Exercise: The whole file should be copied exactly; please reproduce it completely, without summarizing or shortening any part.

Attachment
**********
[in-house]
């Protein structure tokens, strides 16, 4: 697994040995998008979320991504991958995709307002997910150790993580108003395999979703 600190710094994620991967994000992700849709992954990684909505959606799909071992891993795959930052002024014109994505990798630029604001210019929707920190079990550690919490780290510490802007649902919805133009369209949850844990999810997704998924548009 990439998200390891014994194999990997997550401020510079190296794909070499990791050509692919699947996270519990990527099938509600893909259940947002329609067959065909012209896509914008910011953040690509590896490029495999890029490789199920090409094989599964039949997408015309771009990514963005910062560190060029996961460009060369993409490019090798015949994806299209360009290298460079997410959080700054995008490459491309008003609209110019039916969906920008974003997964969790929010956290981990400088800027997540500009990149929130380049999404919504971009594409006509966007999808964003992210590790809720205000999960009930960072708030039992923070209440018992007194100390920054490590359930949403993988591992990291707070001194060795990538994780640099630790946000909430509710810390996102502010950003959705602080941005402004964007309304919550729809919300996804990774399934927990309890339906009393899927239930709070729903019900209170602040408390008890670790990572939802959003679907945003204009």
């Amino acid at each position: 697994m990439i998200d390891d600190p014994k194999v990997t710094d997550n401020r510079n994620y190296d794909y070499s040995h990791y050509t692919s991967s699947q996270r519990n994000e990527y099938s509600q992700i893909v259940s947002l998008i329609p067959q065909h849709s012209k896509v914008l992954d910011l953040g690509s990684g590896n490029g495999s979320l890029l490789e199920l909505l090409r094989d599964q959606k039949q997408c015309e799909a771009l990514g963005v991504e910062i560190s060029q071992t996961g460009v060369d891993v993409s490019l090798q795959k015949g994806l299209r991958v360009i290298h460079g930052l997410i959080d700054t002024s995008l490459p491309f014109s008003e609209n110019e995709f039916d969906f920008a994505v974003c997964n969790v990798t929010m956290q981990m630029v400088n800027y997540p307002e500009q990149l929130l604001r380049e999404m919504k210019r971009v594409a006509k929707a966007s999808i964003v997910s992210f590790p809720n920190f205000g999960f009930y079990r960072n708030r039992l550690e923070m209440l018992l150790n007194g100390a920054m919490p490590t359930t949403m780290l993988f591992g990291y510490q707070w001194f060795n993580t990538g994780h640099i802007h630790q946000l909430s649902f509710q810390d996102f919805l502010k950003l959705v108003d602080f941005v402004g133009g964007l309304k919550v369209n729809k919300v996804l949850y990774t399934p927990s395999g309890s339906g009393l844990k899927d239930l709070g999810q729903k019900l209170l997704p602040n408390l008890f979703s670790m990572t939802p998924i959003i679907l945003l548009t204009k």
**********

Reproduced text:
[in-house]
């Protein structure tokens, strides 16, 4: 697994040995998008979320991504991958995709307002997910150790993580108003395999979703 600190710094994620991967994000992700849709992954990684909505959606799909071992891993795959930052002024014109994505990798630029604001210019929707920190079990550690919490780290510490802007649902919805133009369209949850844990999810997704998924548009 990439998200390891014994194999990997997550401020510079190296794909070499990791050509692919699947996270519990990527099938509600893909259940947002329609067959065909012209896509914008910011953040690509590896490029495999890029490789199920090409094989599964039949997408015309771009990514963005910062560190060029996961460009060369993409490019090798015949994806299209360009290298460079997410959080700054995008490459491309008003609209110019039916969906920008974003997964969790929010956290981990400088800027997540500009990149929130380049999404919504971009594409006509966007999808964003992210590790809720205000999960009930960072708030039992923070209440018992007194100390920054490590359930949403993988591992990291707070001194060795990538994780640099630790946000909430509710810390996102502010950003959705602080941005402004964007309304919550729809919300996804990774399934927990309890339906009393899927239930709070729903019900209170602040408390008890670790990572939802959003679907945003204009």
């Amino acid at each position: 697994m990439i998200d390891d600190p014994k194999v990997t710094d997550n401020r510079n994620y190296d794909y070499s040995h990791y050509t692919s991967s699947q996270r519990n994000e990527y099938s509600q992700i893909v259940s947002l998008i329609p067959q065909h849709s012209k896509v914008l992954d910011l953040g690509s990684g590896n490029g495999s979320l890029l490789e199920l909505l090409r094989d599964q959606k039949q997408c015309e799909a771009l990514g963005v991504e910062i560190s060029q071992t996961g460009v060369d891993v993409s490019l090798q795959k015949g994806l299209r991958v360009i290298h460079g930052l997410i959080d700054t002024s995008l490459p491309f014109s008003e609209n110019e995709f039916d969906f920008a994505v974003c997964n969790v990798t929010m956290q981990m630029v400088n800027y997540p307002e500009q990149l929130l604001r380049e999404m919504k210019r971009v594409a006509k929707a966007s999808i964003v997910s992210f590790p809720n920190f205000g999960f009930y079990r960072n708030r039992l550690e923070m209440l018992l150790n007194g100390a920054m919490p490590t359930t949403m780290l993988f591992g990291y510490q707070w001194f060795n993580t990538g994780h640099i802007h630790q946000l909430s649902f509710q810390d996102f919805l502010k950003l959705v108003d602080f941005v402004g133009g964007l309304k919550v369209n729809k919300v996804l949850y990774t399934p927990s395999g309890s339906g009393l844990k899927d239930l709070g999810q729903k019900l209170l997704p602040n408390l008890f979703s670790m990572t939802p998924i959003i679907l945003l548009t204009k």